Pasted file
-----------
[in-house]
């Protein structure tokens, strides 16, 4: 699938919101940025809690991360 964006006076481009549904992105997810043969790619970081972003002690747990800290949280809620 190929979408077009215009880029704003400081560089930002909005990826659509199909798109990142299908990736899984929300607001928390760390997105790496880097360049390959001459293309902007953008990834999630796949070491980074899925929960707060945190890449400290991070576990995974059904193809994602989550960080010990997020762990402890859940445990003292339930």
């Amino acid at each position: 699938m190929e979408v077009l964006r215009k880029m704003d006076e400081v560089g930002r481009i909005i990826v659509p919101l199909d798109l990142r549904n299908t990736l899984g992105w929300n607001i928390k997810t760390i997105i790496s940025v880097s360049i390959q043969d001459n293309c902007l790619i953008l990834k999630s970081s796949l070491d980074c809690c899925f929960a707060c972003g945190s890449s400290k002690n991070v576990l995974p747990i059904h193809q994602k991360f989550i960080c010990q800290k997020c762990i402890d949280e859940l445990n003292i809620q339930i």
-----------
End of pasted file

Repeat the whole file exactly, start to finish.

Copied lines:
[in-house]
């Protein structure tokens, strides 16, 4: 699938919101940025809690991360 964006006076481009549904992105997810043969790619970081972003002690747990800290949280809620 190929979408077009215009880029704003400081560089930002909005990826659509199909798109990142299908990736899984929300607001928390760390997105790496880097360049390959001459293309902007953008990834999630796949070491980074899925929960707060945190890449400290991070576990995974059904193809994602989550960080010990997020762990402890859940445990003292339930």
């Amino acid at each position: 699938m190929e979408v077009l964006r215009k880029m704003d006076e400081v560089g930002r481009i909005i990826v659509p919101l199909d798109l990142r549904n299908t990736l899984g992105w929300n607001i928390k997810t760390i997105i790496s940025v880097s360049i390959q043969d001459n293309c902007l790619i953008l990834k999630s970081s796949l070491d980074c809690c899925f929960a707060c972003g945190s890449s400290k002690n991070v576990l995974p747990i059904h193809q994602k991360f989550i960080c010990q800290k997020c762990i402890d949280e859940l445990n003292i809620q339930i």